Deregulation in the European Airline Term Paper

Pages: 10 (3530 words)  ·  Bibliography Sources: ≈ 15  ·  File: .docx  ·  Level: College Senior  ·  Topic: Transportation

Since the earnings per passenger is quite low, these airlines depend heavily on passenger traffic and frequency of services on profitable routes. There is also a compulsive need to keep costs down to as low as possible to protect the companies' bottom-line figures. It is evident that large airline companies can be more competitive on these critical factors and hence edge out the smaller ones and new entrants. According to a study reported in 2003, only two or three airlines, may survive in the long run in the low cost airline market. (Riley, 2003).

Hub and Spoke system:

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Another major transformation in the logistics of airline transport after de-regulation was the development of hub and spoke system. This model offered many advantages to the passengers as well as the airlines. A hub port is a central airport, which is strategically located to serve several airports, called the spokes. The hub would serve as consolidation and transfer point for passengers, from where they could proceed to their final destinations by another plane. The typical hub flight would transport passengers traveling in the return direction to the location from where it came from. Hub and spoke systems are popular for their convenience, higher frequencies and lower cost per kilometer for the passenger. European Union has quite a few hub ports where large airlines dominate the flight schedules and operate long haul services on a regular basis - KLM at Amsterdam, Lufthansa at Frankfurt and British Airways at Heathrow. For instance, passengers flying from the south Asian countries to Sweden could travel on a Lufthansa flight to Frankfurt, from where they can go to Sweden by an Air Sweden plane. Almost all the major airlines today are depending on this system to maximize revenues and lower costs.

Term Paper on Deregulation in the European Airline Assignment

However, the hub and spoke system has some drawbacks. It often happens that the traveler has to fly extra miles to reach the hub port and then reach her destination. This means more flying time and perhaps, waiting time at the hub port to get into the connecting flight. The reduction and in some cases, the elimination in point-to-point services may inconvenience some section of the travelers, who have other priorities rather than just costs. For example, it may be irksome for businessmen to waste precious time at a hub port and would be better off attending to business by traveling fewer hours.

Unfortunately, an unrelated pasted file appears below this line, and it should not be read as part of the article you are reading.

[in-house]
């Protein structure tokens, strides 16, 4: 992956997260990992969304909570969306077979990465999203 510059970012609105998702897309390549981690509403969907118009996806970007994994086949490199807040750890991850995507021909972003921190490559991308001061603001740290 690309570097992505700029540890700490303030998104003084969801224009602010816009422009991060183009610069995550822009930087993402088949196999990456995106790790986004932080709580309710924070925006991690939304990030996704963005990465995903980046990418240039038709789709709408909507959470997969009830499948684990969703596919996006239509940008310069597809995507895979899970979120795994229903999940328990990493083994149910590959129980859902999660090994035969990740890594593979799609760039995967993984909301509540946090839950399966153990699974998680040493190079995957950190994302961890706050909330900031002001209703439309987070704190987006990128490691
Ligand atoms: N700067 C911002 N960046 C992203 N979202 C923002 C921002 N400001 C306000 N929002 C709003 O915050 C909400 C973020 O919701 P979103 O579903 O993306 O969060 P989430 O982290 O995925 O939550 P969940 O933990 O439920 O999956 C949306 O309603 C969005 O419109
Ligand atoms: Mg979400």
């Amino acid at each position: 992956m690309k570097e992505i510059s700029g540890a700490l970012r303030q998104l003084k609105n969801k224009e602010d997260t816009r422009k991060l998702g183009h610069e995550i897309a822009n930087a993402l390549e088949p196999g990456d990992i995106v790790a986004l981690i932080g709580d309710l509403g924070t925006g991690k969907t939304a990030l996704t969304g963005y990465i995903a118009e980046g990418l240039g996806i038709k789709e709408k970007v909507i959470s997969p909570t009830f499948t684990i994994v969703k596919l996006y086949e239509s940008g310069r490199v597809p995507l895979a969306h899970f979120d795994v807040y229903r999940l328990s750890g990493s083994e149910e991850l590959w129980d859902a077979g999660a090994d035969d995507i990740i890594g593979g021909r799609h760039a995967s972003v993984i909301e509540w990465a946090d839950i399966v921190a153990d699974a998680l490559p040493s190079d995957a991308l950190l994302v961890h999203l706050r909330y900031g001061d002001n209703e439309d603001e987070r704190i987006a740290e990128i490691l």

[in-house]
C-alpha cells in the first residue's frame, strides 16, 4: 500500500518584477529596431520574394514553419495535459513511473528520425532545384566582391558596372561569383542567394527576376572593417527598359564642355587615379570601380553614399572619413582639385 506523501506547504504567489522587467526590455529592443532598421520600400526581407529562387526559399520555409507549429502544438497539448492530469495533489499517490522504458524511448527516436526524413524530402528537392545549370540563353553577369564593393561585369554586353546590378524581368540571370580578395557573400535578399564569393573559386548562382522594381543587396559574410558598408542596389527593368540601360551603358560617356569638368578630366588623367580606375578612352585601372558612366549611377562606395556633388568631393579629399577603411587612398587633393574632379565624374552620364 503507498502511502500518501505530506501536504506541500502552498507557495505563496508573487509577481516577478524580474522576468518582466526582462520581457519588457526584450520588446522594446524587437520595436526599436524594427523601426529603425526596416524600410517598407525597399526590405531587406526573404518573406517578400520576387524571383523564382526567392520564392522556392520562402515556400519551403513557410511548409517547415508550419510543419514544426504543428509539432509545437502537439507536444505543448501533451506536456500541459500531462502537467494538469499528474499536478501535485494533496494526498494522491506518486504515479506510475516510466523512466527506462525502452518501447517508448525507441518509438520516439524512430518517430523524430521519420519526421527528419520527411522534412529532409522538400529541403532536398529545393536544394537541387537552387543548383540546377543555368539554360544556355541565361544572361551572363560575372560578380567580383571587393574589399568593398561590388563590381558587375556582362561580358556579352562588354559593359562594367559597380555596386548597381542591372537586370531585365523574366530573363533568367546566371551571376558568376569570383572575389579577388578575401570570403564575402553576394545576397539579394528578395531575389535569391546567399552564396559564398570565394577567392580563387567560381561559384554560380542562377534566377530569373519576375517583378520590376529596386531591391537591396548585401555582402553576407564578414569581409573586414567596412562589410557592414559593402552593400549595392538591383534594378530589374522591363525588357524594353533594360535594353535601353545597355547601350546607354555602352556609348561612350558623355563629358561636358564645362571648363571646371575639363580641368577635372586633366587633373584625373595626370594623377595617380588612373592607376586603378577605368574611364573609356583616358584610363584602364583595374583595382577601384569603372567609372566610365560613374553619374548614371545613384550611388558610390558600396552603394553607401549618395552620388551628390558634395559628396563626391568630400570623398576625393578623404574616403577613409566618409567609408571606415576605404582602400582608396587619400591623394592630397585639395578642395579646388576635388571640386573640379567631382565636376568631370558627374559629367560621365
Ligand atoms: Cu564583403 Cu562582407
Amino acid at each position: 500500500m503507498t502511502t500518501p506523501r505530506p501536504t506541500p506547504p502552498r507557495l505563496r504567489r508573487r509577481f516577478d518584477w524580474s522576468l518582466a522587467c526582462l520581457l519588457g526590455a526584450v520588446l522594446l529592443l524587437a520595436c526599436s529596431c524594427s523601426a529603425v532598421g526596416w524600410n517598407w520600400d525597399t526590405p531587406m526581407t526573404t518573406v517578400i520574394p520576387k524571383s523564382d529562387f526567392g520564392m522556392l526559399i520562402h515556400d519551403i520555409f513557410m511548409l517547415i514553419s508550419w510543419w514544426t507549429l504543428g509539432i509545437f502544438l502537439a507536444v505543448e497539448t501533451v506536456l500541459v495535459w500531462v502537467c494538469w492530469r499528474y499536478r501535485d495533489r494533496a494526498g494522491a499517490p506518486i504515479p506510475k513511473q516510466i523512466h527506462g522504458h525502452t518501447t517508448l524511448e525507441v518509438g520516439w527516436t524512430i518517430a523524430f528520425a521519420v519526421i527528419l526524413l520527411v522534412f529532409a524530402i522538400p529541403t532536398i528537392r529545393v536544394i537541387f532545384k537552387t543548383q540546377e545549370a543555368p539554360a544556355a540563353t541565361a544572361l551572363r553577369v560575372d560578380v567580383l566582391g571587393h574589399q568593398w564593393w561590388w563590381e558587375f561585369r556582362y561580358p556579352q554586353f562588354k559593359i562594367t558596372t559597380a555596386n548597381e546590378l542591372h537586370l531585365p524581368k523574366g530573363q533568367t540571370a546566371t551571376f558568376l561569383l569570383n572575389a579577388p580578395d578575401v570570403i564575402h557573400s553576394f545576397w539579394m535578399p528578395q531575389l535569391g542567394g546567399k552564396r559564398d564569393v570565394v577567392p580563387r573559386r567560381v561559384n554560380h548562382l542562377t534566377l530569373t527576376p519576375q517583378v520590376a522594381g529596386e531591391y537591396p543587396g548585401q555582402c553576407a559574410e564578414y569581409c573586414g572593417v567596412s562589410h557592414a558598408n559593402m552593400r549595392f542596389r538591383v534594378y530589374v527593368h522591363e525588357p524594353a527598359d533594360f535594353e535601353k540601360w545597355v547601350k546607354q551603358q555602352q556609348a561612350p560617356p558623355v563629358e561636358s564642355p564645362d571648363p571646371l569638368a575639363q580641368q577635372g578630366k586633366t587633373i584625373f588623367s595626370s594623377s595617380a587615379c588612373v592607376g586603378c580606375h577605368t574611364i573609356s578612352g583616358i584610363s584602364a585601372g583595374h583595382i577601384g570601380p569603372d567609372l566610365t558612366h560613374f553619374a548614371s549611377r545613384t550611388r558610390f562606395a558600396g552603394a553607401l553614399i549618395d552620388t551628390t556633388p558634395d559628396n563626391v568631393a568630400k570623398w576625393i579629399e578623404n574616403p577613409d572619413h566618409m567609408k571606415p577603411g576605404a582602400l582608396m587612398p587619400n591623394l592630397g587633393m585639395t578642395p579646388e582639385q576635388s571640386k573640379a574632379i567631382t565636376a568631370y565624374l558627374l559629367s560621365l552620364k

The hub airports require infrastructure of very large scale, which calls for investment and high operating costs, which would have to be passed on to the travelers and tax payers in some form. There are contrasting views as to whether the hub and spoke system or the traditional point-to-point structure would grow in future. The hub and spoke system usually requires a larger aircraft that can carry up to 1000 passengers, thus burning lower quantity of fuel per passenger kilometer. However, the advocates of point-to-point system highlight the fact that while the airplane capacity may be lower at 200-300 seats, it could move faster and result in reduced flying times. A case in point is the Boeing sonic cruiser, which can notch up speeds up to Mach 0.95 and shave off as much as four hours on a transatlantic two-way journey. (Norris, 2001)

Airlines consolidation:

The global trend in airline industry is consolidation and relegation of marginal players. Typically larger airlines take over the smaller operators or forge some form of relationship in the form of commercial alliances, franchise agreements or code sharing. An indicator of the trend can be seen from the fact that, in the U.S., only two of the top fifty regional carriers were independent three years later, none were. Many of the large European airlines have formed some sort of alliances in recent years after deregulation. Major alliances were Star Alliance (13 airlines including Lufthansa, SAS and Singapore Airlines), Oneworld (8, including British Airways and Cathay Pacific) and SkyTeam (4, including Air France). There were two smaller alliances - Qualifier (11 European Airlines led by Swissair, Sabena) and Wings (KLM and Northwest). In 2000, the top three alliances accounted for 48.5% of the world revenue passenger kilometres and 61% of all revenue passengers were carried by one of the top five alliances. (Jasper, 2000 and Lewis, 2000).